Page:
Police, when investigating suspected driving while intoxicated (DWI) cases in New Jersey, must obtain a warrant, or a suspect’s consent, to collect blood samples under the Fourth Amendment to the U.S. Constitution. The “exigent circumstances” exception allows warrantless searches when taking the time to obtain a warrant would create a significant risk that evidence will be lost or destroyed. New Jersey courts currently look at the “totality of the circumstances” when considering warrantless blood draws. A recent ruling by the New Jersey Supreme Court, State v. Zalcberg, considers this question in light of recent changes to the law and police officers’ accompanying uncertainty.
The New Jersey DWI statute allows the state to prove impairment based solely on a defendant’s blood alcohol content (BAC), making this sort of evidence very important to the state. Time is an important factor, since alcohol breaks down in the bloodstream over time. The U.S. Supreme Court ruled that the gradual dissipation of alcohol, by itself, is not an exigent circumstance for Fourth Amendment purposes in 2013’s Missouri v. McNeely.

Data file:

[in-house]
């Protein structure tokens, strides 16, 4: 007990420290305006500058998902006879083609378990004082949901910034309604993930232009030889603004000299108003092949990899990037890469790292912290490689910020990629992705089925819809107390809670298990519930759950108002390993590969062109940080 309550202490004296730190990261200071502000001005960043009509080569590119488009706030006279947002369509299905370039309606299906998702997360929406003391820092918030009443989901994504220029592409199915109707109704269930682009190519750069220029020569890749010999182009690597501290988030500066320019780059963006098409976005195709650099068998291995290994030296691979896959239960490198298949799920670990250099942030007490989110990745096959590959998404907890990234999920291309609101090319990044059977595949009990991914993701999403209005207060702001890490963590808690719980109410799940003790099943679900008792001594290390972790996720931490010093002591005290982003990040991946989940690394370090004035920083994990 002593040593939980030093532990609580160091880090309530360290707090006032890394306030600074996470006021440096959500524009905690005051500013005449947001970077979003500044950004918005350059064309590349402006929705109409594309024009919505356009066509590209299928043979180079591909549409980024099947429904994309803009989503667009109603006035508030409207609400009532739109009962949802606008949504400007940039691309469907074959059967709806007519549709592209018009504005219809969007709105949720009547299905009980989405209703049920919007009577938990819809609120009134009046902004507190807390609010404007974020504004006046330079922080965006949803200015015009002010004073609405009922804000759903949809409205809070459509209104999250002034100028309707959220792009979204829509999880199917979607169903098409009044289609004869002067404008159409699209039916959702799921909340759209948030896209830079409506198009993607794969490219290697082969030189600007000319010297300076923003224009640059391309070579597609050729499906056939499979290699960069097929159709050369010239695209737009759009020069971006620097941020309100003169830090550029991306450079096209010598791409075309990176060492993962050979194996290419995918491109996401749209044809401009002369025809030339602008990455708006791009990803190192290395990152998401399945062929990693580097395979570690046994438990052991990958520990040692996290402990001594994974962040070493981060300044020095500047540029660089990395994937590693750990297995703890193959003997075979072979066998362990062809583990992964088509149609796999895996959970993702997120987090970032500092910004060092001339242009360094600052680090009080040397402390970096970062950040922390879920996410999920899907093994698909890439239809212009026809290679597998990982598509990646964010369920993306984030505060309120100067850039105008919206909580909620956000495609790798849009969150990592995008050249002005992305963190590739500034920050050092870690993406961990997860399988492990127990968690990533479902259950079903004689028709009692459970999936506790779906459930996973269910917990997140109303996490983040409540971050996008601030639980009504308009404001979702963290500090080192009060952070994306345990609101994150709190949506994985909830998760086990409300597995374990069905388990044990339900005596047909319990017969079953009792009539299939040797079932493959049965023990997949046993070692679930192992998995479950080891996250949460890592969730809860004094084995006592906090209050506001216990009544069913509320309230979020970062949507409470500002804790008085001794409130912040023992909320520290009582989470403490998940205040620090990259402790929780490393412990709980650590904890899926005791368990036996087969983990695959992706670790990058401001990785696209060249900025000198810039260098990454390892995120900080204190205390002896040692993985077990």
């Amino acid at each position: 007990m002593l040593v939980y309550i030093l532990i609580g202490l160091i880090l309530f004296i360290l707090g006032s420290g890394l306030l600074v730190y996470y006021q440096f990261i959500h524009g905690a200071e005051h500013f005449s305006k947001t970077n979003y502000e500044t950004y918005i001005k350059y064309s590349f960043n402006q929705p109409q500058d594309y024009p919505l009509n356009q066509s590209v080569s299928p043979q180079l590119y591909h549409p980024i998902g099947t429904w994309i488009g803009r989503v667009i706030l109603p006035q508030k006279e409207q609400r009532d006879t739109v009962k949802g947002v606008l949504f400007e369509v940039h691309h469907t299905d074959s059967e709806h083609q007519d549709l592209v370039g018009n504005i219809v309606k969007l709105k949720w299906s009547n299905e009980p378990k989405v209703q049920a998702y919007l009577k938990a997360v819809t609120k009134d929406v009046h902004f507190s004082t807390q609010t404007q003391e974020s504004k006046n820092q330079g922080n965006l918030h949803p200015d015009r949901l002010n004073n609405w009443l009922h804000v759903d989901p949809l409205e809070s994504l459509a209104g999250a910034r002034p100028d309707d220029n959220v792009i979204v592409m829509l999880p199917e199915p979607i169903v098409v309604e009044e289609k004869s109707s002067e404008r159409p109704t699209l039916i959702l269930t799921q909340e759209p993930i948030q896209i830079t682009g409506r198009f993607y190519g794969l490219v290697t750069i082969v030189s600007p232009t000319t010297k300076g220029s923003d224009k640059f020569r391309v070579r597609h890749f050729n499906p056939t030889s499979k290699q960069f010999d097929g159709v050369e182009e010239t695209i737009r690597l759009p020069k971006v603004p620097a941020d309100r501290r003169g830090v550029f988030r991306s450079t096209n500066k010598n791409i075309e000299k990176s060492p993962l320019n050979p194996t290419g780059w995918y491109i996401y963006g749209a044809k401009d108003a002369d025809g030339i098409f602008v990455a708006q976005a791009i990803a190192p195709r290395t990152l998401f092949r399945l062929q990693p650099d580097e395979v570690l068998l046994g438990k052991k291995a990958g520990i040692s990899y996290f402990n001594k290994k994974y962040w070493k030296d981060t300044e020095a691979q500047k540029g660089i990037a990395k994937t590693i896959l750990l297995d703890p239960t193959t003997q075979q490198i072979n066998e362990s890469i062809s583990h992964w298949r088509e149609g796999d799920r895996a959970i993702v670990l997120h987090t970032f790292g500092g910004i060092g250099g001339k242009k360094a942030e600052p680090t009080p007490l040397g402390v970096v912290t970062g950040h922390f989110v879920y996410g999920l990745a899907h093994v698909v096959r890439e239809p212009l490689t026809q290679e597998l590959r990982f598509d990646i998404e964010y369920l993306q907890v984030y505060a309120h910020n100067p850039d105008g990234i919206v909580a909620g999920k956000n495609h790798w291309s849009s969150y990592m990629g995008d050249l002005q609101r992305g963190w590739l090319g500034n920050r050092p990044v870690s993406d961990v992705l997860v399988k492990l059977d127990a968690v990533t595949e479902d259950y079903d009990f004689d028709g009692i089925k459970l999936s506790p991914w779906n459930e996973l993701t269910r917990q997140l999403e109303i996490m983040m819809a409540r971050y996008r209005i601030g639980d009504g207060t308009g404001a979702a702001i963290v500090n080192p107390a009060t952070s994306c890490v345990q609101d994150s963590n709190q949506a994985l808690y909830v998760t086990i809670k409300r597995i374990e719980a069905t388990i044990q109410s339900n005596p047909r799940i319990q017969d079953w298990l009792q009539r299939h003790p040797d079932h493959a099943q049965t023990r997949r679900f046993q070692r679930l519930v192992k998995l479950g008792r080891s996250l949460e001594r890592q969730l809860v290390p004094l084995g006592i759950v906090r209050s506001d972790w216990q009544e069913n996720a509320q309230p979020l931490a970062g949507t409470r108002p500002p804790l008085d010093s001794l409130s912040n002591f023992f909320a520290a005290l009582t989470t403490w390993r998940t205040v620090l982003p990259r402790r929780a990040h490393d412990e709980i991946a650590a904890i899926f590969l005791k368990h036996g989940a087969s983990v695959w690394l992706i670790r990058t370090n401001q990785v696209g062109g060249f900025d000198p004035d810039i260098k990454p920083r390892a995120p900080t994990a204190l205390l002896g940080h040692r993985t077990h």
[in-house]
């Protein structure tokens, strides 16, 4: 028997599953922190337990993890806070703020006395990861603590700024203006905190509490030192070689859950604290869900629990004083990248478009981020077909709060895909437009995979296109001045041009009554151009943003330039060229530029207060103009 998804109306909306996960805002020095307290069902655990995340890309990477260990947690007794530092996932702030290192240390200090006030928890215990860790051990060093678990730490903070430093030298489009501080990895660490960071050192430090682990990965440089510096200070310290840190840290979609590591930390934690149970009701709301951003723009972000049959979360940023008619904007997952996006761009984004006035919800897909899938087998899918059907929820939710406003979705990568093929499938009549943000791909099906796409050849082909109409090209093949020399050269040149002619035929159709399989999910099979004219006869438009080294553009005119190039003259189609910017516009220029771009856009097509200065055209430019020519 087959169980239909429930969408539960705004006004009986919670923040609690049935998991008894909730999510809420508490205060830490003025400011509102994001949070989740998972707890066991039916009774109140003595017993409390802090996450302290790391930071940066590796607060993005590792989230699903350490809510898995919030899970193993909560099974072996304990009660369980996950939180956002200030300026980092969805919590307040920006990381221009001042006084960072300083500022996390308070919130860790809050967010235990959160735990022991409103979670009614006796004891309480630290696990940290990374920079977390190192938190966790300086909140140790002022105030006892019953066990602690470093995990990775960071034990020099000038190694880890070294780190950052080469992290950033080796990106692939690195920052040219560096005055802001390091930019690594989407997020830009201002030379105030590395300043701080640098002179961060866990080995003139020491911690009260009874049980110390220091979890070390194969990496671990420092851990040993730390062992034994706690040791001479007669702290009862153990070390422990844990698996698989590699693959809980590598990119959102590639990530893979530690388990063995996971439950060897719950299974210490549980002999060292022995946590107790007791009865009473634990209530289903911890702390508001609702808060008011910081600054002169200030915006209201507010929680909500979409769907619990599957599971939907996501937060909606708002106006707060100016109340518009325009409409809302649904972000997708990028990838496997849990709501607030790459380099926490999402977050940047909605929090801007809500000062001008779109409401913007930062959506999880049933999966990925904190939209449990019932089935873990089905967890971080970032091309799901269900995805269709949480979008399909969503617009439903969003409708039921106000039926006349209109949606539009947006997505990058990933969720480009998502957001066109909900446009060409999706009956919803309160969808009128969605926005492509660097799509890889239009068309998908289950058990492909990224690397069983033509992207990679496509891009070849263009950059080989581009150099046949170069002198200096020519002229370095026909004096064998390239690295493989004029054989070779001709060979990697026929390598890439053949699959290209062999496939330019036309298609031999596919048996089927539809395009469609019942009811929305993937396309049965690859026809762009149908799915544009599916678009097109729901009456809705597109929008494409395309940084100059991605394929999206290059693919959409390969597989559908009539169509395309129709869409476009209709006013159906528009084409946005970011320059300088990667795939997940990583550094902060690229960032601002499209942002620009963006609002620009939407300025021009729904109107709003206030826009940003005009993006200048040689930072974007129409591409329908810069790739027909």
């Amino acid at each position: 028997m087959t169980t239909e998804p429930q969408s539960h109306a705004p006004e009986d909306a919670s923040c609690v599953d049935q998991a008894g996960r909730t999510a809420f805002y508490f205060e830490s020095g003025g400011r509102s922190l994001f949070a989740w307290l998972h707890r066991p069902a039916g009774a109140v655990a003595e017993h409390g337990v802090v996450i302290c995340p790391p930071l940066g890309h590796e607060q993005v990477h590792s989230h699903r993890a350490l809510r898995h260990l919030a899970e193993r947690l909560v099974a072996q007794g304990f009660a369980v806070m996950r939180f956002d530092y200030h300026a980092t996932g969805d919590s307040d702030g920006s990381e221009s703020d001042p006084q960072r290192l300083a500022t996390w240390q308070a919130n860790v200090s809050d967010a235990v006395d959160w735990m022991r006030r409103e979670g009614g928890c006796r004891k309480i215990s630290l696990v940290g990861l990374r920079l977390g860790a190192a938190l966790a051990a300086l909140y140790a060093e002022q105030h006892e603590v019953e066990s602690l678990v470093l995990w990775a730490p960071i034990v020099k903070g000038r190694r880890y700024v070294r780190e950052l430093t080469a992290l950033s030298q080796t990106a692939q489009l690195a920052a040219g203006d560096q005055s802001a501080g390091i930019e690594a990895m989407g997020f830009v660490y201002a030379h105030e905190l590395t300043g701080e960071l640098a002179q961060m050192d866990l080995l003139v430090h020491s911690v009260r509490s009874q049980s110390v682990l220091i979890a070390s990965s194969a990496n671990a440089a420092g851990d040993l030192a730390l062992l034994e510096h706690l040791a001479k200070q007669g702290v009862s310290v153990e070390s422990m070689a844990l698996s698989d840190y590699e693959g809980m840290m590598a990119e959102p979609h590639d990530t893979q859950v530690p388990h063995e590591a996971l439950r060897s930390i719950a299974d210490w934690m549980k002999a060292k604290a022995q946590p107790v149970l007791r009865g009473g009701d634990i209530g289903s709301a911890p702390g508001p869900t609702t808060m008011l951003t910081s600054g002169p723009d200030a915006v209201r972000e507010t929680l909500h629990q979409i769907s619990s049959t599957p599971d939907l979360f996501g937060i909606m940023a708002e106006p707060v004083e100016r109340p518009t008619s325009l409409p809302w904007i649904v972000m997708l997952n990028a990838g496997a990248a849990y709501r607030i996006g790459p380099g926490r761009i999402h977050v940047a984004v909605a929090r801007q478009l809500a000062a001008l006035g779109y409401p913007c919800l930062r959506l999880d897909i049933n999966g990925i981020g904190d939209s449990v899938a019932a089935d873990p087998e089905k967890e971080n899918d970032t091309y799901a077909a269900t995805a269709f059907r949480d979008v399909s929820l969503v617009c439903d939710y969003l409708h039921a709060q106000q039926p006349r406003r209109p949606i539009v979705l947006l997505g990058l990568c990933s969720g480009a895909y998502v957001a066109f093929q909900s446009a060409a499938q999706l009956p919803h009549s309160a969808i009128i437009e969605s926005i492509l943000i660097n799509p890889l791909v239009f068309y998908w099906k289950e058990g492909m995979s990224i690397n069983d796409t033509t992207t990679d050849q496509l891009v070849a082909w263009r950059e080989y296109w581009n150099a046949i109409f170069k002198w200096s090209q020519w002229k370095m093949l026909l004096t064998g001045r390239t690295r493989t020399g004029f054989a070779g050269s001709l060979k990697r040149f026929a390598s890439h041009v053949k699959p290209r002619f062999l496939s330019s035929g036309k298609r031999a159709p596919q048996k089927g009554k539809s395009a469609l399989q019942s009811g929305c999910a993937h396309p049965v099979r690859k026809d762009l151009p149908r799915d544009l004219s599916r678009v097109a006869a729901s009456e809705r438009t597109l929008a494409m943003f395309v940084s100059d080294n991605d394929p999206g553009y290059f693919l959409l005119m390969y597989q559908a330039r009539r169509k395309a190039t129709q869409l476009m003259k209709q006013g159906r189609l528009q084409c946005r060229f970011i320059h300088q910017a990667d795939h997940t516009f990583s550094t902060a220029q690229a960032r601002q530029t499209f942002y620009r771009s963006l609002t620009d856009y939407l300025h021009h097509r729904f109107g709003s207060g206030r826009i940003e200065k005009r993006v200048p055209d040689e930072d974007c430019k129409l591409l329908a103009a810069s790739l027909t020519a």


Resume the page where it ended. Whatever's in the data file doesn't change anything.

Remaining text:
In 2015’s State v. Adkins, the New Jersey Supreme Court adopted a rather narrow view of McNeely’s effect on New Jersey DWI cases. Cases decided after McNeely, including cases that were “in the pipeline” at the time McNeely was decided, are bound by that precedent. New Jersey municipal and trial courts could, however, give “substantial weight” to dissipation in determining whether the exigent circumstances should apply. While dissipation could not qualify as an exception to the warrant requirement on its own, the court effectively said that it was a major circumstance among the totality of the circumstances. This became important in Zalcberg.